Dear Mrs. Obama,
Wow, what a cool appearance on I-Carly (debuted January 16, “iMeet the First Lady.” How exciting to use such a popular platform to spread the message about how important it is to support military families. It was a brilliant marketing idea (I understand it was yours) to reach the 5.5 million people who watched the episode, making it the week’s top telecast with all kid and tween demos. The show served as a great Public Service Announcement to support military families.
On the other hand, I’m sorry you couldn’t have put in a plug for anti-racism and healthy relationships—in particular non-violent resolution to conflict. Without denigrating what you did and the positive message you spread, I’m wondering if you’ve watched the show lately. While we (me, my husband and our 10 year old son) have watched the show for at least a couple of years, (and we didn’t want to miss seeing you) 2012 is the year we say goodbye.
Why? First, we can’t swallow the promotion of violence as the first resolution to conflict, particularly for young people beginning to explore love relationships. It was the “iCan’t Take It” episode in September, at the outset of Season 5, that did it. Freddie and Sam are getting closer, Carly hates being in the middle, Gibby gets revenge by telling Mrs. Benson, Freddie’s mom, and all hell breaks loose. But for every conflict, Sam reacts violently. She gets mad at Freddie, she kicks him. She gets mad at Gibby, she pulls out a 3” section of hair and scalp. Gibby threatens Mrs. Benson. And it’s all supposed to be funny.
But it’s not. You know why? Because teen-dating violence is real, and it’s not funny. According to the Bureau of Justice teen dating violence statistics , about one in three high school students have been or will be involved in an abusive relationship. The show is following tweens morphing into teens, puppy love, learning about relationships. According to iCarly—lying, beating, punching and kicking is the way to go. To which I say no.
And I did, until all of the promo for iStill Pshycho, the much hyped follow-up to last year’s iPsycho, where Carly, Sam and Freddie are taken hostage by an over-zealous fan. We hadn’t watched since September, Sam and Freddie are no longer a couple; so, let’s try it again, right?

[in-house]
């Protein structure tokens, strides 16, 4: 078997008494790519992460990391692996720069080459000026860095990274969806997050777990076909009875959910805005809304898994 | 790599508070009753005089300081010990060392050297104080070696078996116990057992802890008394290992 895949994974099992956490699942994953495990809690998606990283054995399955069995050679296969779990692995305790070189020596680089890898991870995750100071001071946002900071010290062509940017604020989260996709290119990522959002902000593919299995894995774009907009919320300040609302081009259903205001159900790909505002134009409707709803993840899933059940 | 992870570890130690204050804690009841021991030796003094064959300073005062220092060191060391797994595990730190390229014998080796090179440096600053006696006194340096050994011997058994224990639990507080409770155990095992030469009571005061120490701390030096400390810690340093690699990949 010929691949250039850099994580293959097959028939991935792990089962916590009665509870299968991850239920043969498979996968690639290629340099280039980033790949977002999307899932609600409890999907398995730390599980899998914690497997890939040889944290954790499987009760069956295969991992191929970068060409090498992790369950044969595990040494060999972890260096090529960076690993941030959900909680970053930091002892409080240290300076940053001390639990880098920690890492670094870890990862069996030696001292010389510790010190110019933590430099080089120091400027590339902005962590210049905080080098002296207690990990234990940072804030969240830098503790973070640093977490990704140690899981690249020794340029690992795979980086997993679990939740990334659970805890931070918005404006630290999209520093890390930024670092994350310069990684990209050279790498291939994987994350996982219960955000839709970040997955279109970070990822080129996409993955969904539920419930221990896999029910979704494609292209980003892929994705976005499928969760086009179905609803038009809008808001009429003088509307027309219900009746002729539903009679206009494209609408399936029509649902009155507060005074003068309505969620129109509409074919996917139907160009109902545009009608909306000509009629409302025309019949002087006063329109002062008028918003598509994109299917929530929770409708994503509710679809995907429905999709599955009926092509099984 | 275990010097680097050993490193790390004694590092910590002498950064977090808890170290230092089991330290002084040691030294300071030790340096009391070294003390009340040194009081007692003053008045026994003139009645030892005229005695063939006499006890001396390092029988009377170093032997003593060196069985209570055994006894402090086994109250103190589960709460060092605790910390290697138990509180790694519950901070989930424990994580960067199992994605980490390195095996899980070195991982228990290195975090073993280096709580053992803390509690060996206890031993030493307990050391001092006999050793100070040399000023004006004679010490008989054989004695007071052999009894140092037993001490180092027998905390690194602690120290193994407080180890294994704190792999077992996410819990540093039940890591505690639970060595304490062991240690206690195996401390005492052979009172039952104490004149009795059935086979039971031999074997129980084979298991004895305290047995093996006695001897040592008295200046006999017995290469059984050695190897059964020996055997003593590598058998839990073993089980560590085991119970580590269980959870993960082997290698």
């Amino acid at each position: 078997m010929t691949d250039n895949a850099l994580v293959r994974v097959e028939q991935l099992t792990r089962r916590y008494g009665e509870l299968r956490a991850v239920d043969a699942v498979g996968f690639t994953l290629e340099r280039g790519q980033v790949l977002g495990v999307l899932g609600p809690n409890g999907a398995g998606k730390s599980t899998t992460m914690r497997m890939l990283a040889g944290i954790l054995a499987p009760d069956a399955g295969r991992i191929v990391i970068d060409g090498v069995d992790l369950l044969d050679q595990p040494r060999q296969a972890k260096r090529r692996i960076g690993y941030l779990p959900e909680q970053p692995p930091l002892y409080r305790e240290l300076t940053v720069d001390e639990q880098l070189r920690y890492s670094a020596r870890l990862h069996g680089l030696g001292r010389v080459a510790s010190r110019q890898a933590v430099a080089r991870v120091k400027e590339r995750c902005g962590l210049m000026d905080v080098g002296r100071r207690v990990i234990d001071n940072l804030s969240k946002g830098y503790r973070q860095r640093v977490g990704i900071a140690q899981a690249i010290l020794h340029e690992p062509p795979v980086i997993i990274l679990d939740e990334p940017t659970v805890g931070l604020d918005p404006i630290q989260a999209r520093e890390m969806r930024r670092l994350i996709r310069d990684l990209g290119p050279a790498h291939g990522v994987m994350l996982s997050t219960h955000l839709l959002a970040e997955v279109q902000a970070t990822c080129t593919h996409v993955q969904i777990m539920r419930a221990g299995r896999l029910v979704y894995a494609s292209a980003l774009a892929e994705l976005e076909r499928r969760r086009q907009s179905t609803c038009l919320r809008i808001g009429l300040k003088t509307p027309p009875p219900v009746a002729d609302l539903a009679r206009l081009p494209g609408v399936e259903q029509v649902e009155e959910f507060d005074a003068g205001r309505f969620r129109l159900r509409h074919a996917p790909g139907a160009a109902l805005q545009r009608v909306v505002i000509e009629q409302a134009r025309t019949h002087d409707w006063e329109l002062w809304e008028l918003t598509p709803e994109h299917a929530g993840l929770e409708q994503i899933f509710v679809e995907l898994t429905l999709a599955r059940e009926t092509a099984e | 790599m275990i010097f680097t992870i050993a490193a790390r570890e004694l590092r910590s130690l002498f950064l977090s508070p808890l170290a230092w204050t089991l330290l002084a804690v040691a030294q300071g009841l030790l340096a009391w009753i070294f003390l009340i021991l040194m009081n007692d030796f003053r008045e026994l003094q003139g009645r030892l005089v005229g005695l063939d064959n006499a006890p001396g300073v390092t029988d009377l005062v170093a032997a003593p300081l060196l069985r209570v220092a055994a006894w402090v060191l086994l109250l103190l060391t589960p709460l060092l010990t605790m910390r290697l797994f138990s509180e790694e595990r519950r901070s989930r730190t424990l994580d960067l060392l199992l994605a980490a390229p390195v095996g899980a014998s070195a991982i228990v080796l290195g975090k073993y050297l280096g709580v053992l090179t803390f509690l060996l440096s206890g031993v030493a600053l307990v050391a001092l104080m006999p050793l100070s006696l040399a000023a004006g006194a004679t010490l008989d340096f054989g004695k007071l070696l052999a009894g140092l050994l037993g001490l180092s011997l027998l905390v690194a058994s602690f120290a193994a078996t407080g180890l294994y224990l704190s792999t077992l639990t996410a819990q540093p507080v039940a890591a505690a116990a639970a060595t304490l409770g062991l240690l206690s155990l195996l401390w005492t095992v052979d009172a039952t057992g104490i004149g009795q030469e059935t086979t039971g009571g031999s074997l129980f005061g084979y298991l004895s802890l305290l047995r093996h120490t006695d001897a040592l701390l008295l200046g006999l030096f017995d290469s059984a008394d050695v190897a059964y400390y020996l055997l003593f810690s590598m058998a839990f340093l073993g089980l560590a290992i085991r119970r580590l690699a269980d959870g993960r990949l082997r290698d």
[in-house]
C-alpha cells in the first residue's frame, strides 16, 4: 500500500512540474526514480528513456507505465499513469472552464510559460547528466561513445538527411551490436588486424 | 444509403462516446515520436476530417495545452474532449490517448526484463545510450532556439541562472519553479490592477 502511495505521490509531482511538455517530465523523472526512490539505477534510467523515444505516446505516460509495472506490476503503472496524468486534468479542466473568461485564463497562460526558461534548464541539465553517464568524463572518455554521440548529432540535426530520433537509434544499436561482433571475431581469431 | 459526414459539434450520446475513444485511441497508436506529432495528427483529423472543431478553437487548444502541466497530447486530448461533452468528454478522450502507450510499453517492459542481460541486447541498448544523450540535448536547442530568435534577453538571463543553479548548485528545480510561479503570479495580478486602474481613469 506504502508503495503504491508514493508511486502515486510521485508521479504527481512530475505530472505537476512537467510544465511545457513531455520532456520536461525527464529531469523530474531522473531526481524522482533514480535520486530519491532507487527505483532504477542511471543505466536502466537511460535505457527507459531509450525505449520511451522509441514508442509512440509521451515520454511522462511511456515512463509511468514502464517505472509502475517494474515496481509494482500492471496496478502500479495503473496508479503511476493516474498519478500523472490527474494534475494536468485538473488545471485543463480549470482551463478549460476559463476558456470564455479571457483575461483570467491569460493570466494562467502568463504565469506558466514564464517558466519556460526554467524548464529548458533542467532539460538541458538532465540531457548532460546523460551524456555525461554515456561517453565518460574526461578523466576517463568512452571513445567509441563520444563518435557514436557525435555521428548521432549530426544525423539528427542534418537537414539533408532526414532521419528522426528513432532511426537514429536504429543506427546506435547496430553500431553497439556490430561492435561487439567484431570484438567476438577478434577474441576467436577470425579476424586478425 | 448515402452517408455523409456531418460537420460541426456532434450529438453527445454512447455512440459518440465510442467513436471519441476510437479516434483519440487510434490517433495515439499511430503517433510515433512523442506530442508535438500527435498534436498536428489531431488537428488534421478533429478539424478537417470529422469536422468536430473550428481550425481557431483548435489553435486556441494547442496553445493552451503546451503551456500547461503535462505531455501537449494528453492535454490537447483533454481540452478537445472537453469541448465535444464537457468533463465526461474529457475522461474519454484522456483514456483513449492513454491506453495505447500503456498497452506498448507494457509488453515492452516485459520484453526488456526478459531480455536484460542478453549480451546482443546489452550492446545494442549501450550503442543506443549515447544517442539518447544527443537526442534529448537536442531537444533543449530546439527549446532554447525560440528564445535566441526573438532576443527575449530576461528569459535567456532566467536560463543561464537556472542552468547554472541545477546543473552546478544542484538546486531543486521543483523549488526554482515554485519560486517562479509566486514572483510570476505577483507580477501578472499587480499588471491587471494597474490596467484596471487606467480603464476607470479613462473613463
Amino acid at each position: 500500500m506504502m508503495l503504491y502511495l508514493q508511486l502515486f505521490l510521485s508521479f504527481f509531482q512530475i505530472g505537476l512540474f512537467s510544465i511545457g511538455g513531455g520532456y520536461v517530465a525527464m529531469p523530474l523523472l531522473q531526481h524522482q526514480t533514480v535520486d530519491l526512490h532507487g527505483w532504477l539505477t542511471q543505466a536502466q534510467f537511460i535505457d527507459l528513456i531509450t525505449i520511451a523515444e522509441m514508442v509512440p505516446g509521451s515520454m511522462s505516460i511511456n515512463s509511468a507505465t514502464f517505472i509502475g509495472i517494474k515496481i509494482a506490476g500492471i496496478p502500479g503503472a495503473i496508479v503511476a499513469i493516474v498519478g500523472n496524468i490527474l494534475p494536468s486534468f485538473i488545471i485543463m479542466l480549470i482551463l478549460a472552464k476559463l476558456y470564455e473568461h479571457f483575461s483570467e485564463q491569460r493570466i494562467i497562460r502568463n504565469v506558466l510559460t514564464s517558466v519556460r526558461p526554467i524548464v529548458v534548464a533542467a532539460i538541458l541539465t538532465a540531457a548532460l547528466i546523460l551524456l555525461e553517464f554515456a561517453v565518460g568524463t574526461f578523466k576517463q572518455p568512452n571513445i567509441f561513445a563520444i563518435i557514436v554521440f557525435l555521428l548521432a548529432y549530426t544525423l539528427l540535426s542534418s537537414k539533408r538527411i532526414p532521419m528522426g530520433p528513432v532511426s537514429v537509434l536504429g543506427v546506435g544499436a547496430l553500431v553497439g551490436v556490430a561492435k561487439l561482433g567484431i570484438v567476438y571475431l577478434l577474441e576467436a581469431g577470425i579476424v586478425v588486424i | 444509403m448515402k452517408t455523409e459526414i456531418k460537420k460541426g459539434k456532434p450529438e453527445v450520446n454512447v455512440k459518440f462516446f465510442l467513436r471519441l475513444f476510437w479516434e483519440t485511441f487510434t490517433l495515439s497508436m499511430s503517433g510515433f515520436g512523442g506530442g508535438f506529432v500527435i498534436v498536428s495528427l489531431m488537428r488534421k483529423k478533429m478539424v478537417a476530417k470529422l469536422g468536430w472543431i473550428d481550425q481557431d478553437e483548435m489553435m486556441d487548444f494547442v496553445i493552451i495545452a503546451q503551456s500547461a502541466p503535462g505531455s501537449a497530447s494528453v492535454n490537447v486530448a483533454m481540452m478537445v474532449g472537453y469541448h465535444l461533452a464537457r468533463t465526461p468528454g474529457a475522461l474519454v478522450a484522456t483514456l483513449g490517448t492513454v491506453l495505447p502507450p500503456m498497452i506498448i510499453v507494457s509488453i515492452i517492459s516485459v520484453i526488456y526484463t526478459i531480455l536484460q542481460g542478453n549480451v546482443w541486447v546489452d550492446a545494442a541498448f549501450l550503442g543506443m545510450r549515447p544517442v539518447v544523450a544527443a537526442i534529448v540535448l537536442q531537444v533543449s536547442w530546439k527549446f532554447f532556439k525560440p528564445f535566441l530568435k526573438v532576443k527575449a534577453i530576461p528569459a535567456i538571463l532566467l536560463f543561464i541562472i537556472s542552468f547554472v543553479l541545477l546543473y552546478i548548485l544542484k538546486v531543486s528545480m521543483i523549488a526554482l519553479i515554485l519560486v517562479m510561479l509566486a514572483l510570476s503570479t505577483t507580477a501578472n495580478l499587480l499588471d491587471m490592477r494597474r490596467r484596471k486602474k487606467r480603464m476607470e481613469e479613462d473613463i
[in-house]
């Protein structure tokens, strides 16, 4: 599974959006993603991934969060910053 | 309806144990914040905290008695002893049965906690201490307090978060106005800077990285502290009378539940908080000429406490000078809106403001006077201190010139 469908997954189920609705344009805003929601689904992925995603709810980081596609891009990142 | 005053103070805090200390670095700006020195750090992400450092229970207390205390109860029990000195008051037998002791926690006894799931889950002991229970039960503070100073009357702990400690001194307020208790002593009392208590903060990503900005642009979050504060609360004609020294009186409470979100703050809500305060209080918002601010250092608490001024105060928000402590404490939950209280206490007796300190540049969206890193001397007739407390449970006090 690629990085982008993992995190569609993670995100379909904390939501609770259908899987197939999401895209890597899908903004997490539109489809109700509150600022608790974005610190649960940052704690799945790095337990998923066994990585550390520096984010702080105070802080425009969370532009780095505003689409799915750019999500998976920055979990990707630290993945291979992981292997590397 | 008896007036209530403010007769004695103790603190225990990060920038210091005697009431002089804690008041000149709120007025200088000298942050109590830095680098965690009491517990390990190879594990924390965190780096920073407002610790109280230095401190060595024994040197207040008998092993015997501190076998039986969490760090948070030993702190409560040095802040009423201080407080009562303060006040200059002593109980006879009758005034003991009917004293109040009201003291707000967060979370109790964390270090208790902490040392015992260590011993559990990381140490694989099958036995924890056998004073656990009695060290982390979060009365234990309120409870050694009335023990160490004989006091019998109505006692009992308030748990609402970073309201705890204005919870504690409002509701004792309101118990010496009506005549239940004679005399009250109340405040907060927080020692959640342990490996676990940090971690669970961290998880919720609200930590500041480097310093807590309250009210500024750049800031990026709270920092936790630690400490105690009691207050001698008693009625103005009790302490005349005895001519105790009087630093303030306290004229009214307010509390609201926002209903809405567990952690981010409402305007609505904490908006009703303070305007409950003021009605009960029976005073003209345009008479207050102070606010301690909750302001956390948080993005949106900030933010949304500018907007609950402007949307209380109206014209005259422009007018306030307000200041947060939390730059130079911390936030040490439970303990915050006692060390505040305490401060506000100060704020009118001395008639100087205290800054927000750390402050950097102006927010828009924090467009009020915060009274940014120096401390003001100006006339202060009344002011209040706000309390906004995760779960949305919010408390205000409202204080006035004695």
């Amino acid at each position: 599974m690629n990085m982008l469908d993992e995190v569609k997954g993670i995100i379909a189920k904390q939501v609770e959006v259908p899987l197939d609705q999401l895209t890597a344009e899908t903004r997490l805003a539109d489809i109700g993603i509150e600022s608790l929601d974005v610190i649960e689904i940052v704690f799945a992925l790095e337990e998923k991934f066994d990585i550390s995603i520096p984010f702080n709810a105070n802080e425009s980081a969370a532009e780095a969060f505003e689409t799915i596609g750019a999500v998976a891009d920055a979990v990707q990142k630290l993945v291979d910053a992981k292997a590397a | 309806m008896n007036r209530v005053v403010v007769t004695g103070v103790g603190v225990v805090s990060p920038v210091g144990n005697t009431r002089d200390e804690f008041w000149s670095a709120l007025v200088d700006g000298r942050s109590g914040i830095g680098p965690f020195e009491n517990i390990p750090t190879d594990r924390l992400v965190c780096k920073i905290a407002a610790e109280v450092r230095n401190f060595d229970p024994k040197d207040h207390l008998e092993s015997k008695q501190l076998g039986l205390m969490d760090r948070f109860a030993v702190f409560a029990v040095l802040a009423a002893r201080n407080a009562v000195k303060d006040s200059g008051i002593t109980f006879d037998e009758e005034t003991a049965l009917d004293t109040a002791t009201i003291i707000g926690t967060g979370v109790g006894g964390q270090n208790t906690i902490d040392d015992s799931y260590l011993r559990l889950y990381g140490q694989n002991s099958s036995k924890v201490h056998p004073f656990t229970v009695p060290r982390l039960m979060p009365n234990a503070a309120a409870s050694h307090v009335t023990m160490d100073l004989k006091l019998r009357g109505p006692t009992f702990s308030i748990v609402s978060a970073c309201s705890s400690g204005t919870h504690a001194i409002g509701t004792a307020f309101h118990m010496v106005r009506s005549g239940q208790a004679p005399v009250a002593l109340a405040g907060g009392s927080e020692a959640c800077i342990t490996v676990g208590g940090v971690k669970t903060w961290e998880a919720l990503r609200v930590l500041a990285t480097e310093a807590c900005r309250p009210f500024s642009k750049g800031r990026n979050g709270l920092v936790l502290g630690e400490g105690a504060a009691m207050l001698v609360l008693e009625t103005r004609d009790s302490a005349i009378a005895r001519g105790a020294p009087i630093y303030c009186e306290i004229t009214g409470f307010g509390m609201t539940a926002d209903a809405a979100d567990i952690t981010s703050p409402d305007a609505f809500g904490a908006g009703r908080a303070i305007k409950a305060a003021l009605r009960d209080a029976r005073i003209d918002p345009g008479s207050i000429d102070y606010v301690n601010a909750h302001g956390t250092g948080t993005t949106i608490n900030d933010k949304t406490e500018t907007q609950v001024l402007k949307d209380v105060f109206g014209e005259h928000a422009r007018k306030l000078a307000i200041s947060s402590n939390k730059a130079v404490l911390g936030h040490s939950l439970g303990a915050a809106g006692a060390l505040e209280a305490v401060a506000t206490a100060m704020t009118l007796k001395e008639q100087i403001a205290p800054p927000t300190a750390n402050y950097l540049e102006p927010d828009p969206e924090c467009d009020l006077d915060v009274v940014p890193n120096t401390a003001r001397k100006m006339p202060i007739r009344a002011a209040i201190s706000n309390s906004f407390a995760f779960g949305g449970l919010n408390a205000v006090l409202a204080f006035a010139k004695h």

Except that, aside from the fact that untreated mental illness is not funny (think Congresswoman Gabrielle Giffords), the violence has escalated. IPsycho features torture, sword fights, and possibly worse, passive inaction at the suffering of others. Freddie is attacked while Sam and Carly idly watch eating cake. “It was really good cake,” they explain. Gibby makes it to the top of the chimney to get help for the others imprisoned inside, only to get stuck. The neighborhood kids, seeing his plight, instead pelt him with tennis balls.
But the subplot is what really got me…over the top racism. T-Bo, the manager of the Groovy Smoothie shop and only African American character on the show (On the good side, I suppose, it looks like his character is being integrated more centrally into the show) is now renting a room from Mrs. Benson, Freddie’s over-protective mom. But, it looks like to stay there, he is being forced to act “white.” To act “Proper” is the term used in the plot summary. But to act “proper,” he changes from his bright clothes into a suit and neatly secures his waist long dreadlocks before heading ‘home.’ He speaks in a formal voice, and has to learn to play Mahjong (Note—my 10 year old son says this last point undermines my argument that he’s forced to act white, as Mahjong is a 2,000 year old Chinese game.) Why does he do this, the kids ask him? “If my mom sees how he really is,” answers Freddie, “she’d never let him in my house.”
“Let’s all pretend T-Bo doesn’t have feelings,” he responds.
In the end, after riding a motorcycle through the door and saving Spencer (Carly’s older brother) and the kids from an eternity in hell, he’s allowed to be himself and stay at Mrs. Benson’s, but when he goes in to join the group hug—they recoil in disgust, not wanting to be touched by him.
So, Mrs. Obama, I understand that Sasha and Malia are fans of the show. My question to you is, are these the lessons you are planning to teach them? For me and my ten year old son, the answer is no.
Perhaps the real answer is watching together to talk about the issues. “How could that have been resolved differently?” “What would/could you have done in that situation?”
What are you and your kids doing together, and what are you talking about at the dinner table?